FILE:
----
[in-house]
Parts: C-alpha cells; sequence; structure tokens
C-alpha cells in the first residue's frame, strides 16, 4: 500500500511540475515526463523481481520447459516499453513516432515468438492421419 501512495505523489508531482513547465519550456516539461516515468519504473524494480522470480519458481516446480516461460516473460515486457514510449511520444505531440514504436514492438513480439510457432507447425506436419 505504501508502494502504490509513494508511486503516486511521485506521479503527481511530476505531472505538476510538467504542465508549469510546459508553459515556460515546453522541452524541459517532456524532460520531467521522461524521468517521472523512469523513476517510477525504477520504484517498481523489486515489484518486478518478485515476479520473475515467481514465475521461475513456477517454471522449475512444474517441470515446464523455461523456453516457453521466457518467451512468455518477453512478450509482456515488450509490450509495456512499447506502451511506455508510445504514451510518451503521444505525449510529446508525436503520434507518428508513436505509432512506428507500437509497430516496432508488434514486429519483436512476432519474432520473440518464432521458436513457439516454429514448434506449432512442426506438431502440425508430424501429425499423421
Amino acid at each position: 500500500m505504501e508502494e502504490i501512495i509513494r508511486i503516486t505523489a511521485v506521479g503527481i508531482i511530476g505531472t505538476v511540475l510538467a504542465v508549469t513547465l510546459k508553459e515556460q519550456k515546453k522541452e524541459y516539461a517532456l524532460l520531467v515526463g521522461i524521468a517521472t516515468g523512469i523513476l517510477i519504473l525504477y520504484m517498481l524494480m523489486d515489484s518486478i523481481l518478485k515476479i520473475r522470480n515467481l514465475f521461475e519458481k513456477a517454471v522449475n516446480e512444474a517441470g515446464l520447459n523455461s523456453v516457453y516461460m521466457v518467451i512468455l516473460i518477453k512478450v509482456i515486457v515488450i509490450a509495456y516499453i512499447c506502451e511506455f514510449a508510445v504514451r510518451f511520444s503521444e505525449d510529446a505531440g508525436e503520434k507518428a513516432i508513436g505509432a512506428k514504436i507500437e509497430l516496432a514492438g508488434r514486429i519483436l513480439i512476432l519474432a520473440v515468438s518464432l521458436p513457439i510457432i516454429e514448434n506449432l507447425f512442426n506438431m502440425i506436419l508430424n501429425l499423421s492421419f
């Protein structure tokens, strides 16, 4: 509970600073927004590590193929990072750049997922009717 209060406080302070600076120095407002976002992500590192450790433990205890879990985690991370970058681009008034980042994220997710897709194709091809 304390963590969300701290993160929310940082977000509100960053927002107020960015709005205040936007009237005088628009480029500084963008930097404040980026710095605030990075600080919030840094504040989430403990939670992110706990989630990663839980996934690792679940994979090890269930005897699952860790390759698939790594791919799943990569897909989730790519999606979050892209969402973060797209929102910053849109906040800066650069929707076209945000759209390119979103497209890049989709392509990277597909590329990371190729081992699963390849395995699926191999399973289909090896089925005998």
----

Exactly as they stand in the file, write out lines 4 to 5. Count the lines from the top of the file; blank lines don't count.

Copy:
Amino acid at each position: 500500500m505504501e508502494e502504490i501512495i509513494r508511486i503516486t505523489a511521485v506521479g503527481i508531482i511530476g505531472t505538476v511540475l510538467a504542465v508549469t513547465l510546459k508553459e515556460q519550456k515546453k522541452e524541459y516539461a517532456l524532460l520531467v515526463g521522461i524521468a517521472t516515468g523512469i523513476l517510477i519504473l525504477y520504484m517498481l524494480m523489486d515489484s518486478i523481481l518478485k515476479i520473475r522470480n515467481l514465475f521461475e519458481k513456477a517454471v522449475n516446480e512444474a517441470g515446464l520447459n523455461s523456453v516457453y516461460m521466457v518467451i512468455l516473460i518477453k512478450v509482456i515486457v515488450i509490450a509495456y516499453i512499447c506502451e511506455f514510449a508510445v504514451r510518451f511520444s503521444e505525449d510529446a505531440g508525436e503520434k507518428a513516432i508513436g505509432a512506428k514504436i507500437e509497430l516496432a514492438g508488434r514486429i519483436l513480439i512476432l519474432a520473440v515468438s518464432l521458436p513457439i510457432i516454429e514448434n506449432l507447425f512442426n506438431m502440425i506436419l508430424n501429425l499423421s492421419f
């Protein structure tokens, strides 16, 4: 509970600073927004590590193929990072750049997922009717 209060406080302070600076120095407002976002992500590192450790433990205890879990985690991370970058681009008034980042994220997710897709194709091809 304390963590969300701290993160929310940082977000509100960053927002107020960015709005205040936007009237005088628009480029500084963008930097404040980026710095605030990075600080919030840094504040989430403990939670992110706990989630990663839980996934690792679940994979090890269930005897699952860790390759698939790594791919799943990569897909989730790519999606979050892209969402973060797209929102910053849109906040800066650069929707076209945000759209390119979103497209890049989709392509990277597909590329990371190729081992699963390849395995699926191999399973289909090896089925005998």